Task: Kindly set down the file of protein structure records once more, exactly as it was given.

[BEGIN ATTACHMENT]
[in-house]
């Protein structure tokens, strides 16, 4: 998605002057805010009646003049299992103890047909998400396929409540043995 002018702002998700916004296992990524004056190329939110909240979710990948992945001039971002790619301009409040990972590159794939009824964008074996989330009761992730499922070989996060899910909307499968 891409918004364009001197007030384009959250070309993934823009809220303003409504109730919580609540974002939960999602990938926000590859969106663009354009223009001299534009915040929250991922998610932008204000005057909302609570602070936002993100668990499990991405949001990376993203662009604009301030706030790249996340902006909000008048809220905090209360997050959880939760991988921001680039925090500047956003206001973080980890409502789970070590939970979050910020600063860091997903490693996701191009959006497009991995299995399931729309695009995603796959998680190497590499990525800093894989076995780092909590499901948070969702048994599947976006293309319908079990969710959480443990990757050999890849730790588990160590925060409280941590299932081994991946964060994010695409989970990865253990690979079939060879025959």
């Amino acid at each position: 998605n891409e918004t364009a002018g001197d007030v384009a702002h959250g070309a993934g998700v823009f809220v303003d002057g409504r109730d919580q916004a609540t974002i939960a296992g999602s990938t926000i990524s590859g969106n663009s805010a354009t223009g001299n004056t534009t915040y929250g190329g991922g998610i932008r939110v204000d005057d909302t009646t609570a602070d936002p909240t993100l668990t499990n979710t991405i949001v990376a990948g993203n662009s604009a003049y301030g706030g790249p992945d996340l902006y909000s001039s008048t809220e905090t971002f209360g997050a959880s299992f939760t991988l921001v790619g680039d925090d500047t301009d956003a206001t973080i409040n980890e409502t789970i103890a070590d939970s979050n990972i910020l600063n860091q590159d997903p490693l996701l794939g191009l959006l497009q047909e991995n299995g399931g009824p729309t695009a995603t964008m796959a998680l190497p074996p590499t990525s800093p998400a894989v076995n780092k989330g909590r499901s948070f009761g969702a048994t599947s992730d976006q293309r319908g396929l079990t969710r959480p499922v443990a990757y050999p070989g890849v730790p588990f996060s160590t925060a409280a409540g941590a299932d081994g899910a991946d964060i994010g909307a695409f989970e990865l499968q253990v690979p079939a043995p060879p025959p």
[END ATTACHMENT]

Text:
[in-house]
């Protein structure tokens, strides 16, 4: 998605002057805010009646003049299992103890047909998400396929409540043995 002018702002998700916004296992990524004056190329939110909240979710990948992945001039971002790619301009409040990972590159794939009824964008074996989330009761992730499922070989996060899910909307499968 891409918004364009001197007030384009959250070309993934823009809220303003409504109730919580609540974002939960999602990938926000590859969106663009354009223009001299534009915040929250991922998610932008204000005057909302609570602070936002993100668990499990991405949001990376993203662009604009301030706030790249996340902006909000008048809220905090209360997050959880939760991988921001680039925090500047956003206001973080980890409502789970070590939970979050910020600063860091997903490693996701191009959006497009991995299995399931729309695009995603796959998680190497590499990525800093894989076995780092909590499901948070969702048994599947976006293309319908079990969710959480443990990757050999890849730790588990160590925060409280941590299932081994991946964060994010695409989970990865253990690979079939060879025959």
């Amino acid at each position: 998605n891409e918004t364009a002018g001197d007030v384009a702002h959250g070309a993934g998700v823009f809220v303003d002057g409504r109730d919580q916004a609540t974002i939960a296992g999602s990938t926000i990524s590859g969106n663009s805010a354009t223009g001299n004056t534009t915040y929250g190329g991922g998610i932008r939110v204000d005057d909302t009646t609570a602070d936002p909240t993100l668990t499990n979710t991405i949001v990376a990948g993203n662009s604009a003049y301030g706030g790249p992945d996340l902006y909000s001039s008048t809220e905090t971002f209360g997050a959880s299992f939760t991988l921001v790619g680039d925090d500047t301009d956003a206001t973080i409040n980890e409502t789970i103890a070590d939970s979050n990972i910020l600063n860091q590159d997903p490693l996701l794939g191009l959006l497009q047909e991995n299995g399931g009824p729309t695009a995603t964008m796959a998680l190497p074996p590499t990525s800093p998400a894989v076995n780092k989330g909590r499901s948070f009761g969702a048994t599947s992730d976006q293309r319908g396929l079990t969710r959480p499922v443990a990757y050999p070989g890849v730790p588990f996060s160590t925060a409280a409540g941590a299932d081994g899910a991946d964060i994010g909307a695409f989970e990865l499968q253990v690979p079939a043995p060879p025959p």